Atmospheric methane has increased from 750 parts per billion in the year 1750 to more than 1,800 parts per billion today – mostly from anthropogenic sources, especially leakage from fossil fuel production, the creation of rice paddies, and cattle ranching, the researchers say.

“All of the natural gas that we mine is very old and leaking inevitably occurs during that process,” Brook said. “Natural gas is considered a cleaner energy source than coal, but it can be a significant problem depending on how much of the methane is leaking out.”

The key to documenting the source of atmospheric methane is the pristine ice cores of Taylor Glacier in Antarctica, where dry, windy conditions have allowed this ancient ice to be slowly brought to the surface. One reason scientists had yet to pin down the sources of methane during the last ice age is that the amount of 14C is so small, it takes enormous amounts of ice to get enough air to measure the isotope.

In fact, it takes some 2,000 pounds of ice, running a melting instrument over three days, to get enough air to produce one sample of measurable 14C. Drilling down in the center of the ice sheet to find that much ice from the end of the last ice age would be prohibitively costly and labor-intensive, but the unique conditions at Taylor Glacier – pushing that old ice toward the surface – made it possible.

Brook and Buizert are on the faculty of OSU’s College of Earth, Ocean, and Atmospheric Sciences

Contact

Study: Methane from tundra, ocean floor didn’t spike during previous natural warming period


ABSTRACT: Methane (CH4) is a powerful greenhouse gas and plays a key part in global atmospheric chemistry. Natural geological emissions (fossil methane vented naturally from marine and terrestrial seeps and mud volcanoes) are thought to contribute around 52 teragrams of methane per year to the global methane source, about 10 per cent of the total, but both bottom-up methods (measuring emissions)1 and top-down approaches (measuring atmospheric mole fractions and isotopes)2 for constraining these geological emissions have been associated with large uncertainties. Here we use ice core measurements to quantify the absolute amount of radiocarbon-containing methane (14CH4) in the past atmosphere and show that geological methane emissions were no higher than 15.4 teragrams per year (95 per cent confidence), averaged over the abrupt warming event that occurred between the Younger Dryas and Preboreal intervals, approximately 11,600 years ago. Assuming that past geological methane emissions were no lower than today3, 4, our results indicate that current estimates of today’s natural geological methane emissions (about 52 teragrams per year)1, 2 are too high and, by extension, that current estimates of anthropogenic fossil methane emissions2 are too low. Our results also improve on and confirm earlier findings5, 6, 7 that the rapid increase of about 50 per cent in mole fraction of atmospheric methane at the Younger Dryas–Preboreal event was driven by contemporaneous methane from sources such as wetlands; our findings constrain the contribution from old carbon reservoirs (marine methane hydrates8, permafrost9 and methane trapped under ice10) to 19 per cent or less (95 per cent confidence). To the extent that the characteristics of the most recent deglaciation and the Younger Dryas–Preboreal warming are comparable to those of the current anthropogenic warming, our measurements suggest that large future atmospheric releases of methane from old carbon sources are unlikely to occur.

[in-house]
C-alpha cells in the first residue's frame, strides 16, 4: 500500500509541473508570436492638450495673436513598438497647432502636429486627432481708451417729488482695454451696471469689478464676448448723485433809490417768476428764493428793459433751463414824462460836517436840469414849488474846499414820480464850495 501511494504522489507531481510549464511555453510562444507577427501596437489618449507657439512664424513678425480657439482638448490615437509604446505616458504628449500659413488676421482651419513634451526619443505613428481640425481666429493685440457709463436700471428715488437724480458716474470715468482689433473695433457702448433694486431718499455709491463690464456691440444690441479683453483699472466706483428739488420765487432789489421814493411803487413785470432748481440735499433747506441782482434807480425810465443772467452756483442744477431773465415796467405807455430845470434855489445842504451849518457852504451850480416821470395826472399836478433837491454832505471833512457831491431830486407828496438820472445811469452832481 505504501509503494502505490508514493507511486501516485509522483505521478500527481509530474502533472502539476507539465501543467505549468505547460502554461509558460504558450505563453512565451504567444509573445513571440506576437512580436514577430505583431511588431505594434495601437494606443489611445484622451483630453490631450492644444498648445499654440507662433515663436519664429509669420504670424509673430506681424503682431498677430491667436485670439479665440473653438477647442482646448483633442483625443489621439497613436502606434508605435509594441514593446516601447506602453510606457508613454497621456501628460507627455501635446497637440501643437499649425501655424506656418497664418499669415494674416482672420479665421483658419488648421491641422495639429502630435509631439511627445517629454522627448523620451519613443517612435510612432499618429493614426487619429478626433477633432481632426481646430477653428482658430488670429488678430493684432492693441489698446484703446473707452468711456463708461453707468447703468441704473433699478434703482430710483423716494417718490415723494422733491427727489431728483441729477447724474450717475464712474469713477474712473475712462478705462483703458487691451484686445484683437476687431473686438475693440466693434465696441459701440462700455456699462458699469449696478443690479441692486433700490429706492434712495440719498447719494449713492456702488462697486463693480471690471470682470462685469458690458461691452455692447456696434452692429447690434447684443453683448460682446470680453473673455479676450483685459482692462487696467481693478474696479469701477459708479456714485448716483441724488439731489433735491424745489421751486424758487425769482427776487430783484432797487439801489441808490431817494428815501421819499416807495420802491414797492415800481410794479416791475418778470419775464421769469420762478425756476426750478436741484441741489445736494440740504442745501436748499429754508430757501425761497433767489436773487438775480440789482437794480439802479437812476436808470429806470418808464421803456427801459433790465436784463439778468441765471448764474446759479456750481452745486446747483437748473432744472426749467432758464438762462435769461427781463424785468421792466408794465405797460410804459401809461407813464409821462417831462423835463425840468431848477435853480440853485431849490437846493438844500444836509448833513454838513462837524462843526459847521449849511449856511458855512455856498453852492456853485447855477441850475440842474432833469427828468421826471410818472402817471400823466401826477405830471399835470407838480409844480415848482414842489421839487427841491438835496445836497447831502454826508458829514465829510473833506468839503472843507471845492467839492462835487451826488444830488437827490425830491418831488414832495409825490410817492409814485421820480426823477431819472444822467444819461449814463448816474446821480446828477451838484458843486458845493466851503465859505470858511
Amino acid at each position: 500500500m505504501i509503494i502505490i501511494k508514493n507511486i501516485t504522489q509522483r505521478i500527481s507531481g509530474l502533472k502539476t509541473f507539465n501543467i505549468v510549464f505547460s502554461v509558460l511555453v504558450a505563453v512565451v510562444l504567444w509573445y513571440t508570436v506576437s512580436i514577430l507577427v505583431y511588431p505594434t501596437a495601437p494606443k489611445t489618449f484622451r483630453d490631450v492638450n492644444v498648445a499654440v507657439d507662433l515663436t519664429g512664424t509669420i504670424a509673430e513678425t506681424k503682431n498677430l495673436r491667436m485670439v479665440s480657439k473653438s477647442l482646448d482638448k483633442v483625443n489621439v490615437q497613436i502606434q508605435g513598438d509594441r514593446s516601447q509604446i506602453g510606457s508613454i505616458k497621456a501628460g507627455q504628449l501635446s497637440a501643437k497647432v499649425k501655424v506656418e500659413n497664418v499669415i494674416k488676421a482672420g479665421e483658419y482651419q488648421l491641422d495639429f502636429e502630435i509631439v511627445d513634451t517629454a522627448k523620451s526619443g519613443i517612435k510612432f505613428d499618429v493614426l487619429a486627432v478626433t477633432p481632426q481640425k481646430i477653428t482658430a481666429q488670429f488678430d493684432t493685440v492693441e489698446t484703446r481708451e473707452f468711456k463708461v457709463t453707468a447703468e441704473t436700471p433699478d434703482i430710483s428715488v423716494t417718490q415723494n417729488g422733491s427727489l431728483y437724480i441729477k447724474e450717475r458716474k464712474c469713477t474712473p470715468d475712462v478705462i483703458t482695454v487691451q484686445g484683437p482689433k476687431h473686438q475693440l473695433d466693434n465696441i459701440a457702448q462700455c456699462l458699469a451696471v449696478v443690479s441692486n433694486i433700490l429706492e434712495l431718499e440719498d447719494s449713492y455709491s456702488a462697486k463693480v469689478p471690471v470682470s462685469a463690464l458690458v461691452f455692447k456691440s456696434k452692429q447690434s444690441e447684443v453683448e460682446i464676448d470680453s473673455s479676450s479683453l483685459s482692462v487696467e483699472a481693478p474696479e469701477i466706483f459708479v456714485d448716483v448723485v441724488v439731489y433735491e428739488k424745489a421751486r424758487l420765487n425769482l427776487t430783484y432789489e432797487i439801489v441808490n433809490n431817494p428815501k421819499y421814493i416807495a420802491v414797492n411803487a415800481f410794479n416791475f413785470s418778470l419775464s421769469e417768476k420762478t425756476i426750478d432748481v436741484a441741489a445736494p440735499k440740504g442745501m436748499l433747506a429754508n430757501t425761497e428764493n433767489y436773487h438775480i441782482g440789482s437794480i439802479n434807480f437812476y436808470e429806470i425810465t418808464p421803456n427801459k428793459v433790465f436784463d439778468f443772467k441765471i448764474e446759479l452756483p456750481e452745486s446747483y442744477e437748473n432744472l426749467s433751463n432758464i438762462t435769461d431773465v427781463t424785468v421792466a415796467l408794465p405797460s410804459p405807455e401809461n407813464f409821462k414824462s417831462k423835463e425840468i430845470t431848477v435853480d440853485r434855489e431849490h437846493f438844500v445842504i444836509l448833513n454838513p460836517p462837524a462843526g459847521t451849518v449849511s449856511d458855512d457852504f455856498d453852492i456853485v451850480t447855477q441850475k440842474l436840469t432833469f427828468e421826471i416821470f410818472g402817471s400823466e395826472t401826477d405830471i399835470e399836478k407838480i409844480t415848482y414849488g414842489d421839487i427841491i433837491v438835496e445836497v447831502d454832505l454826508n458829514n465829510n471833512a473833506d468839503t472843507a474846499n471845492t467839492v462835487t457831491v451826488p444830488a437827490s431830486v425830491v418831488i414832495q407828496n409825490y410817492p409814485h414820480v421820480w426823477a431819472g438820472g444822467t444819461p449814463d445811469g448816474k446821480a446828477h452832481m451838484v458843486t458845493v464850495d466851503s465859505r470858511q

Minimal geological methane emissions during the Younger Dryas–Preboreal abrupt warming event

0 comments :

 

Blog Template by Adam Every . Sponsored by Business Web Hosting Reviews